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Sharp rise in use of temporary accommodation in West Norfolk revealed


By Lynn News Reporter


New temporary accommodation in Broad Street, Lynn is due to be completed this autumn (2927810)
New temporary accommodation in Broad Street, Lynn is due to be completed this autumn (2927810)

The number of homeless households living in temporary accommodation in West Norfolk has risen sharply in the last five years, according to new figures.

A homelessness charity has criticised the growing number of families and individuals being placed into B&Bs, hostels and other temporary housing.

But borough council chiefs say they are addressing the issue by developing new sites.

According to newly-released numbers from the Ministry of Housing, Communities and Local Government, there were 33 households in temporary accommodation in West Norfolk at the end of March this year - up 43 per cent on the number in 2013.

Of those, 27 were placed in local authority or housing association stock. Of the rest, five were placed in B&Bs. However, the figures do show that all of the homeless households which had been identified as a priority case had been found some form of accommodation.

Meanwhile, in the year to March 2018, 84 households in West Norfolk were classed as homeless and a priority need, meaning the council has a responsibility to find them suitable accommodation.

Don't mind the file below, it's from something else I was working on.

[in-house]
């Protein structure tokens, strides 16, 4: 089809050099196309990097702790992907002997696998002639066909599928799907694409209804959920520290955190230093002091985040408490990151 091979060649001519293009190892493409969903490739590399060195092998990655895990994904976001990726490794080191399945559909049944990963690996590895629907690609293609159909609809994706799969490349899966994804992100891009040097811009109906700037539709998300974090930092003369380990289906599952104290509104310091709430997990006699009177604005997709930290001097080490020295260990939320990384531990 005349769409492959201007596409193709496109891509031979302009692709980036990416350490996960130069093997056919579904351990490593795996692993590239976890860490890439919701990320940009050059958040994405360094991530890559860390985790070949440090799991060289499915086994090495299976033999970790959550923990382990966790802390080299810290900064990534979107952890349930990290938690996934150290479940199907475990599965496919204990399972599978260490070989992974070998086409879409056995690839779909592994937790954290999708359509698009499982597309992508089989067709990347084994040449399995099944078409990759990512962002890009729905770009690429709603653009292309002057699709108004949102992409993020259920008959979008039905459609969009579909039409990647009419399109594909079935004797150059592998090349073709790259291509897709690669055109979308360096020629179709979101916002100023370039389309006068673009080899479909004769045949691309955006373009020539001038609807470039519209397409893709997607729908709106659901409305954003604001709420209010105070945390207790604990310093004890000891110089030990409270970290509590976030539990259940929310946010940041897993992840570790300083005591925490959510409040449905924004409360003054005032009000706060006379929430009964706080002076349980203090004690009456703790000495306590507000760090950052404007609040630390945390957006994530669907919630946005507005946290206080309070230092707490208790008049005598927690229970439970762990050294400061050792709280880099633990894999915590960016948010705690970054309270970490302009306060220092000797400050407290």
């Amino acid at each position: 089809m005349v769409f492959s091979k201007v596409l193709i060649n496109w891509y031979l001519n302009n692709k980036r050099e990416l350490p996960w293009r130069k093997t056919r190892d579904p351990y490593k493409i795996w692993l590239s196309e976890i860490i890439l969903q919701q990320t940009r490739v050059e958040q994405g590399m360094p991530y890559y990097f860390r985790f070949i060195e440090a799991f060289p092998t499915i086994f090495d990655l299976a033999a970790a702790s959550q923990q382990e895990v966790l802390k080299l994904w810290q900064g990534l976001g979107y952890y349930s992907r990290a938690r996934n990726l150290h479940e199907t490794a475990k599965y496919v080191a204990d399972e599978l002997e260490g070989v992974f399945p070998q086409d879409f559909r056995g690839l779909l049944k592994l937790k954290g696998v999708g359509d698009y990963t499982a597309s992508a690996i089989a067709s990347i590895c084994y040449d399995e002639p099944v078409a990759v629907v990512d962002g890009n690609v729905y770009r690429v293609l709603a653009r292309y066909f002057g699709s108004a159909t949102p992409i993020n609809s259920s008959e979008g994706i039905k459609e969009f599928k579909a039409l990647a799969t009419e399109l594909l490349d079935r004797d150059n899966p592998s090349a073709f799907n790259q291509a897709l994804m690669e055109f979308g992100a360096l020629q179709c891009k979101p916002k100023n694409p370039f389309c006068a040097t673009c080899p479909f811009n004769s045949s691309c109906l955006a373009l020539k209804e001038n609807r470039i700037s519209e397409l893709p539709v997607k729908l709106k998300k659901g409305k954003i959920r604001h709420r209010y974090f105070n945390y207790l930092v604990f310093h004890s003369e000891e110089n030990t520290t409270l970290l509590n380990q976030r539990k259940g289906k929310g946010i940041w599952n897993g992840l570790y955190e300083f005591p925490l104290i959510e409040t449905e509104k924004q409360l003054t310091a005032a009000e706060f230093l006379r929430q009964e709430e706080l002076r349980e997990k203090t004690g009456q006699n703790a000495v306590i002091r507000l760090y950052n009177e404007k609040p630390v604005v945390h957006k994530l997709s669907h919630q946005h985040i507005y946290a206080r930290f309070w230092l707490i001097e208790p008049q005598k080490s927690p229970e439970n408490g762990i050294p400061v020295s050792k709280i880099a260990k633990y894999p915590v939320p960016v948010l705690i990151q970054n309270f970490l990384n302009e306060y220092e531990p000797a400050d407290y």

Priority cases include families with children, households where someone is pregnant and people aged 16 or 17. Councils can also class certain people as a priority if they are vulnerable, including victims of domestic abuse, people with mental health issues and those who have spent time in care, prison or the armed forces.

A council spokesman said: “We are working on a new strategy to address the issues of homelessness and rough sleeping.

“One of the elements of this new strategy is extending the provision on temporary accommodation to avoid the use of B&B and other inappropriate temporary accommodation.

“One scheme is a new temporary accommodation scheme at 37 Broad Street which will be complete in September.”

From April this year, local councils have been required to implement the Homelessness Reduction Act, which is designed to ensure that public services work together in a coordinated approach to tackle homelessness.

Despite a government commitment to spend £72.7m on it over three years, many councils have reported their facilities for tackling homelessness being stretched by rising demand.

And the figures also show that, across England, there are 10,000 families for whom councils have a duty to provide housing, but no suitable accommodation had been secured, compared to 5,930 five years ago, and nearly 80,000 households in temporary accommodation, up 44 per cent on 2013.

The chief executive of homelessness charity Crisis, Jon Sparkes, said: “No one deserves to live like this. When people do lose their homes, we need to make sure they are helped quickly into safe and secure accommodation. This means affordable houses and flats in ordinary communities.”

But Martin Tett, of the Local Government Association said: “Councils are determined to prevent homelessness from happening and do all they can to support families. Rising homelessness demonstrates the need for the duties the Homelessness Reduction Act imposed on councils to be fully funded and resourced.”



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